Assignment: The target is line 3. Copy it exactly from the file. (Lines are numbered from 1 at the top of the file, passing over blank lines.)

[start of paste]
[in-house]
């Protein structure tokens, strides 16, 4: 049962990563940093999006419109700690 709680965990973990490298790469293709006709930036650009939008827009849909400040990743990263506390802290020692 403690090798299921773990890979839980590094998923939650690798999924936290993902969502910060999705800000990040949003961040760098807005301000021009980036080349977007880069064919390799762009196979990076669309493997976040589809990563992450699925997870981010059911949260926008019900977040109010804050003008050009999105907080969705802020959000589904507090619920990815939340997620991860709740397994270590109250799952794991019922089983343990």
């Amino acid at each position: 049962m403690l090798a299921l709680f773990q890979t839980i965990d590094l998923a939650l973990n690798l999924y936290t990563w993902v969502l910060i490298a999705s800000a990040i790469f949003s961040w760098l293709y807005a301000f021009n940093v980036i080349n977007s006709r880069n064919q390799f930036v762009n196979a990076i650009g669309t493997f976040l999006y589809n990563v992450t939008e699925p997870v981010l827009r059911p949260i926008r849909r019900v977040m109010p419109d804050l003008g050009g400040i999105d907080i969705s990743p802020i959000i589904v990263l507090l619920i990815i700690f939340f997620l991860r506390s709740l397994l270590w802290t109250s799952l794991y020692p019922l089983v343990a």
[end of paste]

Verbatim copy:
């Amino acid at each position: 049962m403690l090798a299921l709680f773990q890979t839980i965990d590094l998923a939650l973990n690798l999924y936290t990563w993902v969502l910060i490298a999705s800000a990040i790469f949003s961040w760098l293709y807005a301000f021009n940093v980036i080349n977007s006709r880069n064919q390799f930036v762009n196979a990076i650009g669309t493997f976040l999006y589809n990563v992450t939008e699925p997870v981010l827009r059911p949260i926008r849909r019900v977040m109010p419109d804050l003008g050009g400040i999105d907080i969705s990743p802020i959000i589904v990263l507090l619920i990815i700690f939340f997620l991860r506390s709740l397994l270590w802290t109250s799952l794991y020692p019922l089983v343990a």